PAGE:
old_exc = (~new_exc) & FE_ALL_EXCEPT;

  new_exc &= ~excepts;
  __asm__ ("fldcw %0" : : "m" (*&new_exc));

  /* And now the same for the SSE MXCSR register.  */
  __asm__ ("stmxcsr %0" : "=m" (*&new));

  /* The SSE exception masks are shifted by 7 bits.  */
  new &= ~(excepts << 7);
  __asm__ ("ldmxcsr %0" : : "m" (*&new));

  return old_exc;
}

What does the C standard say about qNaN vs sNaN?

The C11 N1570 standard draft explicitly says that the standard does not differentiate between them at F.2.1 "Infinities, signed zeros, and NaNs":

1 This specification does not define the behavior of signaling NaNs. It generally uses the term NaN to denote quiet NaNs. The NAN and INFINITY macros and the nan functions in <math.h> provide designations for IEC 60559 NaNs and infinities.

Tested in Ubuntu 18.10, GCC 8.2. GitHub upstreams:

  • en.wikipedia.org/wiki/IEEE_754#Interchange_formats points out that IEEE-754 merely suggests that 0 for signaling NaNs is a good implementation choice, to allow quieting a NaN without risking making it an infinity (significand=0). Apparently that's not standardized, although it is what x86 does. (And the fact that it's the MSB of the significand that determines qNaN vs. sNaN is standardized). en.wikipedia.org/wiki/Single-precision_floating-point_format says x86 and ARM are the same, but PA-RISC made the opposite choice. – Peter Cordes Apr 12 at 9:23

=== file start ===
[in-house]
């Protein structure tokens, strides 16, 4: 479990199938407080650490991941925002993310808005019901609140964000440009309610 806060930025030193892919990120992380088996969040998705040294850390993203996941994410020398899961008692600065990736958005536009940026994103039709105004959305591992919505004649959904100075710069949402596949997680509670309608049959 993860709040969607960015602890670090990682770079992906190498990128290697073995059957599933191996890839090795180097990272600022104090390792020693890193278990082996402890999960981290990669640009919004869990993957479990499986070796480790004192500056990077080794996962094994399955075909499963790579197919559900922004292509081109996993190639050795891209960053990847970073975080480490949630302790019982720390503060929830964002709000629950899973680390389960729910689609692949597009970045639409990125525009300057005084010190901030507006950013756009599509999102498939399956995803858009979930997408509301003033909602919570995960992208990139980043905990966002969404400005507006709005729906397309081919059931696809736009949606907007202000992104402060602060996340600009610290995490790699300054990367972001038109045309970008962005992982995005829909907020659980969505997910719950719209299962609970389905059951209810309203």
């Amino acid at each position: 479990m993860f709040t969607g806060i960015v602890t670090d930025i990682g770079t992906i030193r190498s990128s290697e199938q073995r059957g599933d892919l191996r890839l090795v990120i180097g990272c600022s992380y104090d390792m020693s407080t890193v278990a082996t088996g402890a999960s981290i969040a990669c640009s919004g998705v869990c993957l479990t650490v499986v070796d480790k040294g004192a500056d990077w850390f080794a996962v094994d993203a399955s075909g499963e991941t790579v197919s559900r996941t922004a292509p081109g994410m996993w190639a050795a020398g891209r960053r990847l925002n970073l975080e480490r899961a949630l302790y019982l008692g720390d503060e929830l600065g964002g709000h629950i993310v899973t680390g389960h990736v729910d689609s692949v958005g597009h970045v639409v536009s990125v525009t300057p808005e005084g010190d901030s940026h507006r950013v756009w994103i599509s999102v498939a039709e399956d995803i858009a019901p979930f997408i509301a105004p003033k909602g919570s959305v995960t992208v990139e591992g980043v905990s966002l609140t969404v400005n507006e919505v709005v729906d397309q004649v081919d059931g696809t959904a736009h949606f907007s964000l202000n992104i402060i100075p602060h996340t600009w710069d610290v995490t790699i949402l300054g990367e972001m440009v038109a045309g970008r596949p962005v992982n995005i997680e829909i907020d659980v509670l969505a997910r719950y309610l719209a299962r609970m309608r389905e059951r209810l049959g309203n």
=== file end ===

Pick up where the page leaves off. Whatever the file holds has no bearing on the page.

• @PeterCordes yes, I'm not sure what the "should" == "must" or "is preferred" in IEEE 754 20at "A signaling NaN bit string should be encoded with the first bit of the trailing significand field being 0". – Ciro Santilli 新疆改造中心996ICU六四事件 Apr 12 at 9:28
  • re: but it does not seem to specify which bit should be used to differentiate infinity from NaN. You wrote that like you expected there to be some specific bit that the standard recommends setting to distinguish sNaN from infinity. IDK why you'd expect there to be any such bit; any non-zero choice is fine. Just pick something that later identifies where the sNaN came from. IDK, just sounds like weird phrasing, and my first impression when reading it was that you were saying that web page didn't describe what distinguishes inf from NaN in the encoding (an all-zero significand). – Peter Cordes Apr 12 at 9:33